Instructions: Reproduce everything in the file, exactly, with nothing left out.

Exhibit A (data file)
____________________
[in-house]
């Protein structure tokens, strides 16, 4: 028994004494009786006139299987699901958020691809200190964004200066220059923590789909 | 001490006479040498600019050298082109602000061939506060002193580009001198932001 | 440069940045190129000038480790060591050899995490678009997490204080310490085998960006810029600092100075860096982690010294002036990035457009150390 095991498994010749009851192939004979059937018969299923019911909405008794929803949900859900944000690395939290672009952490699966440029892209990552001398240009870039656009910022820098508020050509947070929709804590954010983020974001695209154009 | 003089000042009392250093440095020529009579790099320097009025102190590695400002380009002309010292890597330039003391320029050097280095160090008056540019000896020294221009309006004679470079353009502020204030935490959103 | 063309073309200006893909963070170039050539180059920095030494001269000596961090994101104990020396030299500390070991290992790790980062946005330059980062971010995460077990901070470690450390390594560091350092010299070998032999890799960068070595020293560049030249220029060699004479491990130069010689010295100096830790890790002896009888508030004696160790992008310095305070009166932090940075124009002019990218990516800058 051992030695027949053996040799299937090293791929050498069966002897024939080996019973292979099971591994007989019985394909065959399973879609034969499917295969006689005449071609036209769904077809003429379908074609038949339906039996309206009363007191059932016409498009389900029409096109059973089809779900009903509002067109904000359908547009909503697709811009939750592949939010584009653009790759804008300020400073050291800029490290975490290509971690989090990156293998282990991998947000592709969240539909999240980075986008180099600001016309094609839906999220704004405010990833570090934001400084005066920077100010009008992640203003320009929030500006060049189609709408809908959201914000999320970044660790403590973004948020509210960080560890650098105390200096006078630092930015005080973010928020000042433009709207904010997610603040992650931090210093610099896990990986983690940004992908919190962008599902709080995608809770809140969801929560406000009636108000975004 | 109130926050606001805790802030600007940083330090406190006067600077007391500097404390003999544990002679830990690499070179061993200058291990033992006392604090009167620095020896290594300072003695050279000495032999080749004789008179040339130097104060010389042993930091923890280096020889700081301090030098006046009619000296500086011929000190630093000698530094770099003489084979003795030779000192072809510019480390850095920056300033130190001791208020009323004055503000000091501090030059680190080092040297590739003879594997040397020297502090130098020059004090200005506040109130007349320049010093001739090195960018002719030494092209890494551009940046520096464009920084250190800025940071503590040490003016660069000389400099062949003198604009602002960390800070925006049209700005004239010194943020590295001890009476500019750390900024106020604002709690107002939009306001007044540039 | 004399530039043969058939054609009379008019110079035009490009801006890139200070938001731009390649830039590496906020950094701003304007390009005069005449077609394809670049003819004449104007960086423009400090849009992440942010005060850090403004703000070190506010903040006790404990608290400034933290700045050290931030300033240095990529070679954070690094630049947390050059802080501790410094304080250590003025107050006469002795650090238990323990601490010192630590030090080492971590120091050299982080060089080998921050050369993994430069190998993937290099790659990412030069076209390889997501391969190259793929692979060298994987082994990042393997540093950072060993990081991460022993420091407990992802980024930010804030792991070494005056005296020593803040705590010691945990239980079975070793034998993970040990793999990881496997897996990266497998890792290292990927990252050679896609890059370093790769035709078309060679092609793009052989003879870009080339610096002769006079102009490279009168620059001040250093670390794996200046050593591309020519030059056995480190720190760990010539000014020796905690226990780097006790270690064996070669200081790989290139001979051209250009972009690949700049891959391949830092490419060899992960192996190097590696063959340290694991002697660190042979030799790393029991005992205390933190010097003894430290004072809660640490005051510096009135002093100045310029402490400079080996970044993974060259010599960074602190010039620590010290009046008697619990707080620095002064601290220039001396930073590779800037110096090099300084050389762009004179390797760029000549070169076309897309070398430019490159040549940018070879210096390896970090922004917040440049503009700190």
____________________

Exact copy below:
[in-house]
């Protein structure tokens, strides 16, 4: 028994004494009786006139299987699901958020691809200190964004200066220059923590789909 | 001490006479040498600019050298082109602000061939506060002193580009001198932001 | 440069940045190129000038480790060591050899995490678009997490204080310490085998960006810029600092100075860096982690010294002036990035457009150390 095991498994010749009851192939004979059937018969299923019911909405008794929803949900859900944000690395939290672009952490699966440029892209990552001398240009870039656009910022820098508020050509947070929709804590954010983020974001695209154009 | 003089000042009392250093440095020529009579790099320097009025102190590695400002380009002309010292890597330039003391320029050097280095160090008056540019000896020294221009309006004679470079353009502020204030935490959103 | 063309073309200006893909963070170039050539180059920095030494001269000596961090994101104990020396030299500390070991290992790790980062946005330059980062971010995460077990901070470690450390390594560091350092010299070998032999890799960068070595020293560049030249220029060699004479491990130069010689010295100096830790890790002896009888508030004696160790992008310095305070009166932090940075124009002019990218990516800058 051992030695027949053996040799299937090293791929050498069966002897024939080996019973292979099971591994007989019985394909065959399973879609034969499917295969006689005449071609036209769904077809003429379908074609038949339906039996309206009363007191059932016409498009389900029409096109059973089809779900009903509002067109904000359908547009909503697709811009939750592949939010584009653009790759804008300020400073050291800029490290975490290509971690989090990156293998282990991998947000592709969240539909999240980075986008180099600001016309094609839906999220704004405010990833570090934001400084005066920077100010009008992640203003320009929030500006060049189609709408809908959201914000999320970044660790403590973004948020509210960080560890650098105390200096006078630092930015005080973010928020000042433009709207904010997610603040992650931090210093610099896990990986983690940004992908919190962008599902709080995608809770809140969801929560406000009636108000975004 | 109130926050606001805790802030600007940083330090406190006067600077007391500097404390003999544990002679830990690499070179061993200058291990033992006392604090009167620095020896290594300072003695050279000495032999080749004789008179040339130097104060010389042993930091923890280096020889700081301090030098006046009619000296500086011929000190630093000698530094770099003489084979003795030779000192072809510019480390850095920056300033130190001791208020009323004055503000000091501090030059680190080092040297590739003879594997040397020297502090130098020059004090200005506040109130007349320049010093001739090195960018002719030494092209890494551009940046520096464009920084250190800025940071503590040490003016660069000389400099062949003198604009602002960390800070925006049209700005004239010194943020590295001890009476500019750390900024106020604002709690107002939009306001007044540039 | 004399530039043969058939054609009379008019110079035009490009801006890139200070938001731009390649830039590496906020950094701003304007390009005069005449077609394809670049003819004449104007960086423009400090849009992440942010005060850090403004703000070190506010903040006790404990608290400034933290700045050290931030300033240095990529070679954070690094630049947390050059802080501790410094304080250590003025107050006469002795650090238990323990601490010192630590030090080492971590120091050299982080060089080998921050050369993994430069190998993937290099790659990412030069076209390889997501391969190259793929692979060298994987082994990042393997540093950072060993990081991460022993420091407990992802980024930010804030792991070494005056005296020593803040705590010691945990239980079975070793034998993970040990793999990881496997897996990266497998890792290292990927990252050679896609890059370093790769035709078309060679092609793009052989003879870009080339610096002769006079102009490279009168620059001040250093670390794996200046050593591309020519030059056995480190720190760990010539000014020796905690226990780097006790270690064996070669200081790989290139001979051209250009972009690949700049891959391949830092490419060899992960192996190097590696063959340290694991002697660190042979030799790393029991005992205390933190010097003894430290004072809660640490005051510096009135002093100045310029402490400079080996970044993974060259010599960074602190010039620590010290009046008697619990707080620095002064601290220039001396930073590779800037110096090099300084050389762009004179390797760029000549070169076309897309070398430019490159040549940018070879210096390896970090922004917040440049503009700190």